Nickolas Ashford (born May 4, 1942, in Fairfield County, South Carolina) and Valerie Simpson (born August 26, 1946 in The Bronx, New York) are a husband and wife songwriting/production team and recording artists. They met at Harlem's White Rock Baptist Church in 1963. After having recorded unsuccessfully as a duo, they joined aspiring solo artist and former member of the Ikettes, Josie Jo Armstead, at the Scepter/Wand label where their compositions were recorded by Ronnie Milsap ("Never Had It So Good"), Maxine Brown ("One Step At A Time"), as well as the Shirelles and Chuck Jackson. Another of the trio's songs "Let's Go Get Stoned" gave Ray Charles a number one U.S. R&B hit in 1966. That same year Ashford & Simpson joined Motown where their best-known songs included "Ain't No Mountain High Enough", "You're All I Need To Get By", "Ain't Nothing Like the Real Thing", and "Reach Out and Touch (Somebody's Hand)". As performers, Ashford and Simpson's best-known song is "Solid" (1984 US and 1985 UK). The duo was inducted into the Songwriters Hall of Fame in 2002.
The duo essentially had two careers: one as a successful writing and producing team and the other as singers and performers themselves. They started their career in the mid-1960s, writing for artists such as The 5th Dimension ("California Soul"), Aretha Franklin ("Cry Like A Baby"), and Ray Charles ("Let's Go Get Stoned" and "'I Don't Need No Doctor"). Their work with Charles brought them to the attention of Motown chief Berry Gordy.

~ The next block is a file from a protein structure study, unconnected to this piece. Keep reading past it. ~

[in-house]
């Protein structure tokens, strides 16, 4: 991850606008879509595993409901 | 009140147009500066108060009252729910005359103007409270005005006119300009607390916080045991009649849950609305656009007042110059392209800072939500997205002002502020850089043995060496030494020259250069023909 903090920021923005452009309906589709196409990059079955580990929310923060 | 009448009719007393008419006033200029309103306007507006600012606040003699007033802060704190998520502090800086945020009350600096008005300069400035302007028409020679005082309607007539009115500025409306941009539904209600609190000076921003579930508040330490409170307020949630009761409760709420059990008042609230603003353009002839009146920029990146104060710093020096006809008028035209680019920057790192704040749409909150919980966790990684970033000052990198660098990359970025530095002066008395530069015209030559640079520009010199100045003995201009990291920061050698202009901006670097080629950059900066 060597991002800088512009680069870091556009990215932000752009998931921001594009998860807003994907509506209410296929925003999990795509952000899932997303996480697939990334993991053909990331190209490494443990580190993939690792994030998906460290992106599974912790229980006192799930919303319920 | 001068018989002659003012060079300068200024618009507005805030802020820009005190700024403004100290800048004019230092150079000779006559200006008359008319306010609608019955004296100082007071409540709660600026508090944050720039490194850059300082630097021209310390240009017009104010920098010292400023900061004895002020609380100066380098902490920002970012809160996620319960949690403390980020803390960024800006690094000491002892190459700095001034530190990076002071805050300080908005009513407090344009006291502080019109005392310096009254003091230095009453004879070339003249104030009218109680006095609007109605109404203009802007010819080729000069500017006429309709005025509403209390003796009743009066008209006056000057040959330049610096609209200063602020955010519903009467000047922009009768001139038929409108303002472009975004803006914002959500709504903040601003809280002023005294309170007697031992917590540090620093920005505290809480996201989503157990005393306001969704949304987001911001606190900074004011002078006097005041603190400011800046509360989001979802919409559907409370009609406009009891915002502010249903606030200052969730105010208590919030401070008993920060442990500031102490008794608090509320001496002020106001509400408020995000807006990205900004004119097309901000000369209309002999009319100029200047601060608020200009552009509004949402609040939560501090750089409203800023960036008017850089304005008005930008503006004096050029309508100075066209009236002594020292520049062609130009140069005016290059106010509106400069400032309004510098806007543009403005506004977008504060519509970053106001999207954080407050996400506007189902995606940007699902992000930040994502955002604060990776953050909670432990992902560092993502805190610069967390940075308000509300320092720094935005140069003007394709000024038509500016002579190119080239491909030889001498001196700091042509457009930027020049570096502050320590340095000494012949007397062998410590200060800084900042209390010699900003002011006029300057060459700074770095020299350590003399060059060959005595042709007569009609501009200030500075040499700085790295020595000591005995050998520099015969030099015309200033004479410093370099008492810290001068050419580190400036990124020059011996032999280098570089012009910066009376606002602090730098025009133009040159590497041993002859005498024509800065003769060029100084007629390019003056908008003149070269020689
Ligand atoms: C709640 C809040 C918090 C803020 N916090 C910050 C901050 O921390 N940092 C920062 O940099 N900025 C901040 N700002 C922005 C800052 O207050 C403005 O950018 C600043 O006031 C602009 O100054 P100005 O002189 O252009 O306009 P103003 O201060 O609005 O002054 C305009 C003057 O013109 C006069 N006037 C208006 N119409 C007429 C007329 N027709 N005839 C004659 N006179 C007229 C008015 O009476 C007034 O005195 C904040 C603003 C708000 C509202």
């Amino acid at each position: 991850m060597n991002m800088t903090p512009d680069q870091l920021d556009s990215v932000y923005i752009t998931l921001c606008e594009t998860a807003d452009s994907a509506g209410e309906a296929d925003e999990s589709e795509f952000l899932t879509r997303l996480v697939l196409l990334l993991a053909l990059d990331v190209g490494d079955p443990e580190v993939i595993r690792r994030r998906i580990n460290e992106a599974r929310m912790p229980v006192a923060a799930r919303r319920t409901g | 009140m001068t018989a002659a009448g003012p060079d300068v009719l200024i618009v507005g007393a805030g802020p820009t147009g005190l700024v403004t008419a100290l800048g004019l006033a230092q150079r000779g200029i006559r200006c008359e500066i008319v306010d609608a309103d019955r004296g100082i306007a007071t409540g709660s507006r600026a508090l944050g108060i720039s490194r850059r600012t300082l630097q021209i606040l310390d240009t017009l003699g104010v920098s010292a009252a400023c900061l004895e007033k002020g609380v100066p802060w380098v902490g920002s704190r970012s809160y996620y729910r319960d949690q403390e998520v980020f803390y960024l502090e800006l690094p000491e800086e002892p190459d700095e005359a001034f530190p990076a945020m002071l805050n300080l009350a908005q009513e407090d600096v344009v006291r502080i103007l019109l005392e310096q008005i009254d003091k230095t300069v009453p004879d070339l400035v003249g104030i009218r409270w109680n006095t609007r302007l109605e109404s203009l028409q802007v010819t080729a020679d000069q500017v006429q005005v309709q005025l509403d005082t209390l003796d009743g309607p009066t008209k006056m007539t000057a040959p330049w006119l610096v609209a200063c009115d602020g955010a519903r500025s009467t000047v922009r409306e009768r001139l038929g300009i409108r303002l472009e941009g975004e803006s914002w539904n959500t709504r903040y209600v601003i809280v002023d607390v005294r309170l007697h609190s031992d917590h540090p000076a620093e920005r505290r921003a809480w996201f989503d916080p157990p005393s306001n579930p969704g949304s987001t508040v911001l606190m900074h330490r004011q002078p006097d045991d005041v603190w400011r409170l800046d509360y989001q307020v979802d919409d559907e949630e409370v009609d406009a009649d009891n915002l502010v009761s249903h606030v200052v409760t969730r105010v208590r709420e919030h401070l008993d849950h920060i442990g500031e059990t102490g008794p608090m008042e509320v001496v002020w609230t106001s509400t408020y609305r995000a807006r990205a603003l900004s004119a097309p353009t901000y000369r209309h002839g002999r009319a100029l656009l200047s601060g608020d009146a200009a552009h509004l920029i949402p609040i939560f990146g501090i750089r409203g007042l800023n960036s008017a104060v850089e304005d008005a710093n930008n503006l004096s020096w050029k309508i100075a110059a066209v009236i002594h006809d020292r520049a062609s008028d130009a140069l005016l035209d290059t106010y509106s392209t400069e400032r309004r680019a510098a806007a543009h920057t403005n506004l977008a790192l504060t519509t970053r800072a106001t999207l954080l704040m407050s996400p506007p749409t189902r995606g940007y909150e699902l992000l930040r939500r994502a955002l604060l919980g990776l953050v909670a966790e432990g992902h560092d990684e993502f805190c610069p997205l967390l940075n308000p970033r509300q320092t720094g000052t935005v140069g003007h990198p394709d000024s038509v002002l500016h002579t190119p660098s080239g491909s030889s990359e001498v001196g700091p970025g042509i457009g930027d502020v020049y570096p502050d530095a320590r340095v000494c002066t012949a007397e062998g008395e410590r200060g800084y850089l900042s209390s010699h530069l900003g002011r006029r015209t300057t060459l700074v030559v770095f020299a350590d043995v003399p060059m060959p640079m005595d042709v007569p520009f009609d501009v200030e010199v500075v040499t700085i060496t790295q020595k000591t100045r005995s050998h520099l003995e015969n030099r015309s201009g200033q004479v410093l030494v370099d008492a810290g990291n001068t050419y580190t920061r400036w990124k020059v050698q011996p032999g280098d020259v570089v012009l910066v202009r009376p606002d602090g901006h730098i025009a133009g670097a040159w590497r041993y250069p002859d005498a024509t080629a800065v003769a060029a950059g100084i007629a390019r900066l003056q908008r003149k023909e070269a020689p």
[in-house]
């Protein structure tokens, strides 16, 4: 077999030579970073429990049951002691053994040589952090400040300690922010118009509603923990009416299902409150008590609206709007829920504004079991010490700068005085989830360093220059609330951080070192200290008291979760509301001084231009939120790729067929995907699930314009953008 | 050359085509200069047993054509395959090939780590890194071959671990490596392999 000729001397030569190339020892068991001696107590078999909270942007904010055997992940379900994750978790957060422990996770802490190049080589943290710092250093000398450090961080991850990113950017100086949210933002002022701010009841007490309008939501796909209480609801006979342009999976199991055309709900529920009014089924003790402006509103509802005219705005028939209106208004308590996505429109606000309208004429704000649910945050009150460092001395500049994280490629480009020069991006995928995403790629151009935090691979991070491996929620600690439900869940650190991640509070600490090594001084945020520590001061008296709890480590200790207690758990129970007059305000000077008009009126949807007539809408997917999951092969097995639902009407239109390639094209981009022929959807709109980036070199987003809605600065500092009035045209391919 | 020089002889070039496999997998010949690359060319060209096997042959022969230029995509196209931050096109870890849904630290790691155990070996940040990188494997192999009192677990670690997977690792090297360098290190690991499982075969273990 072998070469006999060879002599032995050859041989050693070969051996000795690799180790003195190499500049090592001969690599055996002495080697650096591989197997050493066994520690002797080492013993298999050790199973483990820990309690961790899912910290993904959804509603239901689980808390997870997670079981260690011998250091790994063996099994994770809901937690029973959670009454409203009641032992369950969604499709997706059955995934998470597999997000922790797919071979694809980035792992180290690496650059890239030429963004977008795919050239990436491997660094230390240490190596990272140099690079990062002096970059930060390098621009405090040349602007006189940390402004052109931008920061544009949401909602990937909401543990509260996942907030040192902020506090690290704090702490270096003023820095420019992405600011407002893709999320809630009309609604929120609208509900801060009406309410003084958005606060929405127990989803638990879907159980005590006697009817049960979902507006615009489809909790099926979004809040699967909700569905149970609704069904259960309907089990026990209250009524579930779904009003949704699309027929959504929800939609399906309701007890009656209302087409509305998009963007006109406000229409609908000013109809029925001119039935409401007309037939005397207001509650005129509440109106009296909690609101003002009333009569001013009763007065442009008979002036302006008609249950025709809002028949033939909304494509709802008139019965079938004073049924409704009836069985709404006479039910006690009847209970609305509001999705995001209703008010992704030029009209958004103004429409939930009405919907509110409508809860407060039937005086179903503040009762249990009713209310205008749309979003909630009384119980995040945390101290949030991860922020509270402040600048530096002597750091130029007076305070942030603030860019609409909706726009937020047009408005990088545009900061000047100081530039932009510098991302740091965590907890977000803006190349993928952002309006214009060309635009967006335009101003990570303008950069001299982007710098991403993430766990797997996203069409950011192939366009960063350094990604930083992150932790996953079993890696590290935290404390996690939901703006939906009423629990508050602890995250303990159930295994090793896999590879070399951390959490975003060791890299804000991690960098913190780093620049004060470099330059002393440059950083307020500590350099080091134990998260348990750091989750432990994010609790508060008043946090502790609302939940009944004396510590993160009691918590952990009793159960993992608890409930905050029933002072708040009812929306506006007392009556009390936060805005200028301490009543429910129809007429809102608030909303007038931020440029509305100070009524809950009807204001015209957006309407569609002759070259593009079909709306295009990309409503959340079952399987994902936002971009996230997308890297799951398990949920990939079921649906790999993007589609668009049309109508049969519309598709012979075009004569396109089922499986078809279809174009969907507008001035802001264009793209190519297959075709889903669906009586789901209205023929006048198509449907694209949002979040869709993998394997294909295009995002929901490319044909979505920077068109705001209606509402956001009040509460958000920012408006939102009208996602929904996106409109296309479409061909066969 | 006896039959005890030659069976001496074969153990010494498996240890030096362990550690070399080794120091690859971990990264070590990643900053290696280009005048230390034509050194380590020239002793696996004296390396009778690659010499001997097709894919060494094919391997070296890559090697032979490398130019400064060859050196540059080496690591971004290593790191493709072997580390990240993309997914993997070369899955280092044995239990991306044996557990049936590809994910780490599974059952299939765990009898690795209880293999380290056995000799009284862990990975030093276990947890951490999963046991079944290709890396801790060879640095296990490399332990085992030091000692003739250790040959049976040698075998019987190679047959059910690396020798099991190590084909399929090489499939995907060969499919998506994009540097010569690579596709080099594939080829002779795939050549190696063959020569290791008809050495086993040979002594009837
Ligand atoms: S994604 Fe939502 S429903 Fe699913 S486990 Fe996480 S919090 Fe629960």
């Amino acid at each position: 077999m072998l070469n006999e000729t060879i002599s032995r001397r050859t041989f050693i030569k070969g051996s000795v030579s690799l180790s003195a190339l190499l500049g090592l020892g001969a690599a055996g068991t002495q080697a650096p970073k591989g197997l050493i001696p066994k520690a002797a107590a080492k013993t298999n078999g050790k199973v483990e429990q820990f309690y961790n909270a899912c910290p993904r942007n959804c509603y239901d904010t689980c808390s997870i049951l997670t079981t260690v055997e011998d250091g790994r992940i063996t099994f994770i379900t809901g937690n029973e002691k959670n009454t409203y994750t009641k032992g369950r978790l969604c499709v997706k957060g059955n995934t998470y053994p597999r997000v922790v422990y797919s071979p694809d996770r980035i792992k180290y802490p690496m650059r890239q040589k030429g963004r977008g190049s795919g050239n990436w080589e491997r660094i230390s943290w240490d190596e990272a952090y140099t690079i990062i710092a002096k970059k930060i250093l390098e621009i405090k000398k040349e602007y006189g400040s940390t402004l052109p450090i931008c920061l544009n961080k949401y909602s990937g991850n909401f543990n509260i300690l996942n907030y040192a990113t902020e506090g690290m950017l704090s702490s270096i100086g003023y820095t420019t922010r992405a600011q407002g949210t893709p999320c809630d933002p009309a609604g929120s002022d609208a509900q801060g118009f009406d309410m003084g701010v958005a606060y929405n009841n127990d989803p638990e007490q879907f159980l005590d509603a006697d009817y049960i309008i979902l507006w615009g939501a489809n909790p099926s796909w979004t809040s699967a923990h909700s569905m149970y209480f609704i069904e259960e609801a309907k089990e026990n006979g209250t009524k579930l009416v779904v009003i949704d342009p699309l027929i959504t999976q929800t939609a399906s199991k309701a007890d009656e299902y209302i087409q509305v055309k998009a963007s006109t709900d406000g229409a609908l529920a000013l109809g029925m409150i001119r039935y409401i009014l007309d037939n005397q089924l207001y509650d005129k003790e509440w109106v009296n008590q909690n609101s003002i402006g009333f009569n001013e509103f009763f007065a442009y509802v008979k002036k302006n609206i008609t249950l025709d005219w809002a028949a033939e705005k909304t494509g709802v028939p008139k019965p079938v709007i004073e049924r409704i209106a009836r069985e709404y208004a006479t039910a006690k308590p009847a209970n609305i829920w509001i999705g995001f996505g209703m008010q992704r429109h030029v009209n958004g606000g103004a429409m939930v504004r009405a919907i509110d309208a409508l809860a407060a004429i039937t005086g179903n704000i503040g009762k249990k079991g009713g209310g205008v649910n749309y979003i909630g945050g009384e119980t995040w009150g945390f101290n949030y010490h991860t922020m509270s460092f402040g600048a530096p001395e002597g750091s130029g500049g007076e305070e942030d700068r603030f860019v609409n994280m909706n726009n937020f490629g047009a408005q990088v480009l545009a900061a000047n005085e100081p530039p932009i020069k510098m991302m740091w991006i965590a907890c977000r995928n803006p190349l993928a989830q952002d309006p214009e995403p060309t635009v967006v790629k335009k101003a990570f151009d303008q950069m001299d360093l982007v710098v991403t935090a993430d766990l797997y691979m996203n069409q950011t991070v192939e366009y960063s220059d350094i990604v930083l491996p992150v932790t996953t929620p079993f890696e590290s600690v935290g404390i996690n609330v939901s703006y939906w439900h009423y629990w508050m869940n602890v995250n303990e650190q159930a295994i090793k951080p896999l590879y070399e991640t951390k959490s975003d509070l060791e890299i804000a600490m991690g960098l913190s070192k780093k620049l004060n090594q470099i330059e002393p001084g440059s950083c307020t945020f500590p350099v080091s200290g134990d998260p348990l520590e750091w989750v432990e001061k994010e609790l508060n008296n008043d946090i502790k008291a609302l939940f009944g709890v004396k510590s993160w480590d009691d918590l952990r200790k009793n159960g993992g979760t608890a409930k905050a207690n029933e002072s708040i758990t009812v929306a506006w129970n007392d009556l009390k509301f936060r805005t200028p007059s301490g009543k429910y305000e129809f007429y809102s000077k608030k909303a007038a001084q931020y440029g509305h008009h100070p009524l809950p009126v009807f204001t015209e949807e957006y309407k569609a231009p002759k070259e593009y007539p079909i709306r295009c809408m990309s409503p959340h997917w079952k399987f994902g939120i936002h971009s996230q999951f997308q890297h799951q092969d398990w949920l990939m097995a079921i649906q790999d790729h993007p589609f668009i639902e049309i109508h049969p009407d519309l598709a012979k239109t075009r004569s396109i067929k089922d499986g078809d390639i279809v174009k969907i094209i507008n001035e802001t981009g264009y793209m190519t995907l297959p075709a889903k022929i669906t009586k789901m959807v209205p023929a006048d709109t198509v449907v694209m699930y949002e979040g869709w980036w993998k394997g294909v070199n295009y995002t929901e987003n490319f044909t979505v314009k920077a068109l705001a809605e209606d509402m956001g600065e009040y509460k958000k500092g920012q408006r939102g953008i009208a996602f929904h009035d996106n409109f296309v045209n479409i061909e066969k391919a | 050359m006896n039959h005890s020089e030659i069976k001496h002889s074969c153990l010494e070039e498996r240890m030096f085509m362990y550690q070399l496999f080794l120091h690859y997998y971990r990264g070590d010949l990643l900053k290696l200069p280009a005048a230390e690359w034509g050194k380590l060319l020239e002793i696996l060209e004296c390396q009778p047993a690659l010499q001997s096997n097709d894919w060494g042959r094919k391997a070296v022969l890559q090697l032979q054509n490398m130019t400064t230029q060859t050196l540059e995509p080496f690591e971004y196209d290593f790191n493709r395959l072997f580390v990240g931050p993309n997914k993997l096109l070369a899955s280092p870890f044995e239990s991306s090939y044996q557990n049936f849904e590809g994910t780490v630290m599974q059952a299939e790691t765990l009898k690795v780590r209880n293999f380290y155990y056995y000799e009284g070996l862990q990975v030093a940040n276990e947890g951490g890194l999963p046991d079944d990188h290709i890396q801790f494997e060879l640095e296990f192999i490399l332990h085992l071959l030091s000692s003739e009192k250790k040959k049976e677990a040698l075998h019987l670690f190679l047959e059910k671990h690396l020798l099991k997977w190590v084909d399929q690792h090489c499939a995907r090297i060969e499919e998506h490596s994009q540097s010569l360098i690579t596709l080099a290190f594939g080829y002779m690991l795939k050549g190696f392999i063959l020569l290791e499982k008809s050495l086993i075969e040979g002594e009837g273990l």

Joining the Motown staff in 1966, Ashford & Simpson were paired with the vocal duo of Marvin Gaye and Tammi Terrell, and they wrote and/or produced all but one of the late-1960s Gaye/Terrell singles, including hits such as the original version of "Ain't No Mountain High Enough", "Your Precious Love", "Ain't Nothing Like the Real Thing", and "You're All I Need to Get By". According to Gaye in the book "Divided Soul," Simpson did most of the vocals on the last album he did with Terrell, "Easy," as a way of Terrell's family to have additional income as she was battling an ultimately fatal brain tumor. (Simpson is quoted as denying this in a book written by Terrell's sister Ludie Montgomery.)
Ashford & Simpson wrote and produced almost all the songs on three 1970s albums for former Supreme Diana Ross including her first solo album Diana Ross ("Reach Out and Touch (Somebody's Hand)" and "Ain't No Mountain High Enough"), Surrender ("Remember Me"), and The Boss.
Other Motown artists that Ashford & Simpson worked with included Gladys Knight & The Pips (Didn't You Know You'd Have to Cry Sometime", "The Landlord", "Bourgie, Bourgie", and "Taste of Bitter Love"), Smokey Robinson & The Miracles ("Who's Gonna Take the Blame"), The Marvelettes ("Destination:Anywhere"), The Supremes ("Some Things You Never Get Used To"), and The Dynamic Superiors ("Shoe, Shoe Shine").
Other artists with whom Ashford & Simpson had hits were Teddy Pendergrass ("Is It Still Good to You"), The Brothers Johnson ("Ride-O-Rocket"), Chaka Khan, both on her own ("I'm Every Woman" and "Clouds,") and with Rufus ("Keep It Comin'" and "Ain't Nothin' But a Maybe").